Conflicting concepts: Contested land relations in north-western Vietnam

Thomas Sikor

Research output: Contribution to journalArticlepeer-review


In villages of north-western Vietnam land allocation provided a window in which different conceptions of land relations came to light. Villagers resisted the implementation of key elements of the new land legislation, though the new law purported to extend people's control. Their resistance manifested a fundamental disjuncture between the exclusive and territorial concept of land rights promoted in the new land law and people's lived land relations. They refused to give up the substance of land relations that had proven useful before collectivisation, under collective agriculture and again in the initial years of decollectivisation. People's reactions highlight how post-socialist land reforms provoke their own forms of resistance. Villagers negotiate the reforms in conflicts over resources and authority as well as over the very concept of landed property. This article examines the nature of these conflicts, explores their linkages with socialist and post-socialist land legislation, and relates them to the larger literature on post-socialist property relations.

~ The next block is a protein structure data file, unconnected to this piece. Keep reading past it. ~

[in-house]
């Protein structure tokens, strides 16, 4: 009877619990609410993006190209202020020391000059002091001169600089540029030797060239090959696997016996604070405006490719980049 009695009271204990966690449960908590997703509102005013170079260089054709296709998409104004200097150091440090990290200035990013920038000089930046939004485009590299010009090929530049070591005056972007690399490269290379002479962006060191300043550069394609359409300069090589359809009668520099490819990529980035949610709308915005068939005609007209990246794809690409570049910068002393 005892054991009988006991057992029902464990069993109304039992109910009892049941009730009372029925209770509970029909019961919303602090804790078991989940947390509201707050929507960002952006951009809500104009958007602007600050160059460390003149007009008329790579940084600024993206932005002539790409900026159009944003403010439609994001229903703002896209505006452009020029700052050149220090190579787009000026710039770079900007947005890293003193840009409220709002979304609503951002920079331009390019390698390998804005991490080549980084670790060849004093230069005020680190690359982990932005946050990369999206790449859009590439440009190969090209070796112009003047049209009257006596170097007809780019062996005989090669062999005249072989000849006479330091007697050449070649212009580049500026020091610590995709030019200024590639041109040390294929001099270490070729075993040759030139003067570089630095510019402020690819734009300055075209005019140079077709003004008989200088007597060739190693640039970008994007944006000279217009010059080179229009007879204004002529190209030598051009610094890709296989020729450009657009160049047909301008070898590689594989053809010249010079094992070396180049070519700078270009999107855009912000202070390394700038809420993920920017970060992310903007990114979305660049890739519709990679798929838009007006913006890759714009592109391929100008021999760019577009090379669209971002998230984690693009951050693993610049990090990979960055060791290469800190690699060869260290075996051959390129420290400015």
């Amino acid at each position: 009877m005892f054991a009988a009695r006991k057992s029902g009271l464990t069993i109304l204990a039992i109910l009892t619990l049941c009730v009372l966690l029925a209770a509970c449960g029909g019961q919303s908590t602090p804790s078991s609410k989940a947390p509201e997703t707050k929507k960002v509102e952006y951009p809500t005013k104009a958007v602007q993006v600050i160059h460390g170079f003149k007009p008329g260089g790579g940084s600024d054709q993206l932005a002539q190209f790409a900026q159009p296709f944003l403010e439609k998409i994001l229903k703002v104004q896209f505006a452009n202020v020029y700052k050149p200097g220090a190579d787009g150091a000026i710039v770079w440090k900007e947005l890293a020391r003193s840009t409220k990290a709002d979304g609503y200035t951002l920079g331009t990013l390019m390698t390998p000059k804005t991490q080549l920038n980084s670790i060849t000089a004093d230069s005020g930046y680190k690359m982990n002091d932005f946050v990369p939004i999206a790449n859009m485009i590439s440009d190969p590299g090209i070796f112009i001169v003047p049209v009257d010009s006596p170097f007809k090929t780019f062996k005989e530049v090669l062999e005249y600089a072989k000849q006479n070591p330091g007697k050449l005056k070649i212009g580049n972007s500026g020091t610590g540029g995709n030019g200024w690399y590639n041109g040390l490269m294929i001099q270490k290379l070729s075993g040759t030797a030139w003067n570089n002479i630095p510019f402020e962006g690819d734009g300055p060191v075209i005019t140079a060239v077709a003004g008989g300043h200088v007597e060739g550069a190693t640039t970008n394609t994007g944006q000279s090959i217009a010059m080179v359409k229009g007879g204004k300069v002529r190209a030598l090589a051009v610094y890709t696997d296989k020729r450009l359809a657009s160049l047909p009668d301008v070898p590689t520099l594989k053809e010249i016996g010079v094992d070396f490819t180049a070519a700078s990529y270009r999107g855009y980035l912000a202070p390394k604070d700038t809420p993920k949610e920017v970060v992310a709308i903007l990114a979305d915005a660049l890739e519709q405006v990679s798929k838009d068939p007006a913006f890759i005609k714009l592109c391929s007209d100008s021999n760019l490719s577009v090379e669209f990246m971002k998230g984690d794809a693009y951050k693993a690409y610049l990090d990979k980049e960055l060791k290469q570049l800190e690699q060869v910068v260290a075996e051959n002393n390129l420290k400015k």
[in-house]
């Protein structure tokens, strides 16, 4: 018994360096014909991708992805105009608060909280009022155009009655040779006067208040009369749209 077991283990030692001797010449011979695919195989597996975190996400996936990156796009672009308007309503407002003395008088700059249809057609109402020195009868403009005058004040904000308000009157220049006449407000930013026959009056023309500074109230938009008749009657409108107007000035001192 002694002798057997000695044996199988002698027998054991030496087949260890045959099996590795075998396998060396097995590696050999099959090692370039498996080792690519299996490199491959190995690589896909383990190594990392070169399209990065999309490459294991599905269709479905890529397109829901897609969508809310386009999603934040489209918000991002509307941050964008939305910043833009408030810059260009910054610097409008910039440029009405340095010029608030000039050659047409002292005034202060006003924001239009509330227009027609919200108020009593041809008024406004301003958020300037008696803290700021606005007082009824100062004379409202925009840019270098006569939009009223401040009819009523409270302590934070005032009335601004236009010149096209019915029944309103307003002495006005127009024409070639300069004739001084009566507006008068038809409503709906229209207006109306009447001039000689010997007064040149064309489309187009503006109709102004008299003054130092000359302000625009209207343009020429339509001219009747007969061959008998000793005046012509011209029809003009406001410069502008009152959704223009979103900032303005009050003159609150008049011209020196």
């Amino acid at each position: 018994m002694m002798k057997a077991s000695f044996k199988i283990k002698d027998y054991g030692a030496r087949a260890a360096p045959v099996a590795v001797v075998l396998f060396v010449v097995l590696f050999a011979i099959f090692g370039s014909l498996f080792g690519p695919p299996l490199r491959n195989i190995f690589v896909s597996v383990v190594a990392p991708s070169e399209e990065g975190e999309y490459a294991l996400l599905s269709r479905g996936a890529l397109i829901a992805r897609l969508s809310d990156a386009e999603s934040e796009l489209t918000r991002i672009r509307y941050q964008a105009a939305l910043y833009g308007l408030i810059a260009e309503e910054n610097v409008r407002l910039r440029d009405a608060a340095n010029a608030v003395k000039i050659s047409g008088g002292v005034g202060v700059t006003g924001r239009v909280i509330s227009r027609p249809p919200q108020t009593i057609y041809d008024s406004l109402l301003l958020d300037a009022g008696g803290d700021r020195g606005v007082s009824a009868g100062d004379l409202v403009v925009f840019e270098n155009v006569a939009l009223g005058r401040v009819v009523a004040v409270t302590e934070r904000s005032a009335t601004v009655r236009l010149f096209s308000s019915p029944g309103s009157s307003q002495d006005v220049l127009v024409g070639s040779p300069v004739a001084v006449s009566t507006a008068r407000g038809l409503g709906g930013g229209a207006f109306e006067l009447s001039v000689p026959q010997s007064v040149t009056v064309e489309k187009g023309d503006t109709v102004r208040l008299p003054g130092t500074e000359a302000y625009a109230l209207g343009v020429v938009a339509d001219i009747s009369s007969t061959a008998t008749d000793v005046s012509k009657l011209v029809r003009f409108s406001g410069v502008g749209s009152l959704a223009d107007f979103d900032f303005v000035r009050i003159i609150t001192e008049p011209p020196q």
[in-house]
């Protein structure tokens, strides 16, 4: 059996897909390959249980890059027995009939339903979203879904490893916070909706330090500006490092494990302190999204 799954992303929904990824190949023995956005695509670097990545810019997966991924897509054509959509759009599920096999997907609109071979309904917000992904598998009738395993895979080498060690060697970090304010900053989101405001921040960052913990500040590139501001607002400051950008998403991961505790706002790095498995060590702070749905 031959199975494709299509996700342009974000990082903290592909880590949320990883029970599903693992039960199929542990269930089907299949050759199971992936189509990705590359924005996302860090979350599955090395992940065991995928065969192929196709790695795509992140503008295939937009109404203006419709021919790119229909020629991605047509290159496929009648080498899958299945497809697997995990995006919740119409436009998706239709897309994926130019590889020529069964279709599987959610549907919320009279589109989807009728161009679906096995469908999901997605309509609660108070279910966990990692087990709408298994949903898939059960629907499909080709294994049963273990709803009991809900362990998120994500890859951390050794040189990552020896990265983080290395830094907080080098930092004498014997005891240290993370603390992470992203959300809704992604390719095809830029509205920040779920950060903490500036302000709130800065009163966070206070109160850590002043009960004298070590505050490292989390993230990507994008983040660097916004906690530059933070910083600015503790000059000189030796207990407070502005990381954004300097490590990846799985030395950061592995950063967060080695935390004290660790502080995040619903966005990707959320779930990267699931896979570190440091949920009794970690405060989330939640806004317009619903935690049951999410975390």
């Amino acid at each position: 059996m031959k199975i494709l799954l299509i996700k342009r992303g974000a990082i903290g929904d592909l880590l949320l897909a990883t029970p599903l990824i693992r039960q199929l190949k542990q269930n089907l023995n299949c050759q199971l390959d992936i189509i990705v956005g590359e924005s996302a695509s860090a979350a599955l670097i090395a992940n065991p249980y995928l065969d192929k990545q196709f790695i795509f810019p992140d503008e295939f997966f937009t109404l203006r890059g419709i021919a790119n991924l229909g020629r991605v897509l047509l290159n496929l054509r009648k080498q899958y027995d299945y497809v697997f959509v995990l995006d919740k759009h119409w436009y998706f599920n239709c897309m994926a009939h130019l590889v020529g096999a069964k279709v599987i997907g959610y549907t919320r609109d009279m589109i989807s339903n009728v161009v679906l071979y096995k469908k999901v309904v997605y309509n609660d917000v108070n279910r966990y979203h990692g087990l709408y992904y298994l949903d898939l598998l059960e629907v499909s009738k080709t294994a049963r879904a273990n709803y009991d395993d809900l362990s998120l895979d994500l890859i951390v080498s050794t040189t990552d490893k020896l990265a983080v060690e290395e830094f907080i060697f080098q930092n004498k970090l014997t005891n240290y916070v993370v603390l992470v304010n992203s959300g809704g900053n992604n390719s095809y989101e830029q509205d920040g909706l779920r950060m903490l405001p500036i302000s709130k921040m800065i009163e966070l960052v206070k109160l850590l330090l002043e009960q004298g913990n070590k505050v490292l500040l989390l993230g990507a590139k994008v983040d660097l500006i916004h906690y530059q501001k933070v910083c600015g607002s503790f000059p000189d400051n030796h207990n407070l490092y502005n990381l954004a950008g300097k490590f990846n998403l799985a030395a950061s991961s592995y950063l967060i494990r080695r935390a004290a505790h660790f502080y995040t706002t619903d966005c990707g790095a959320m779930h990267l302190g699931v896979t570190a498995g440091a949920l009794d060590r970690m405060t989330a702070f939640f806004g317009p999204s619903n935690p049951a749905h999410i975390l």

Original languageEnglish
Pages (from-to)59-79
Number of pages21
JournalConservation and Society
Issue number1
Publication statusPublished - 2004

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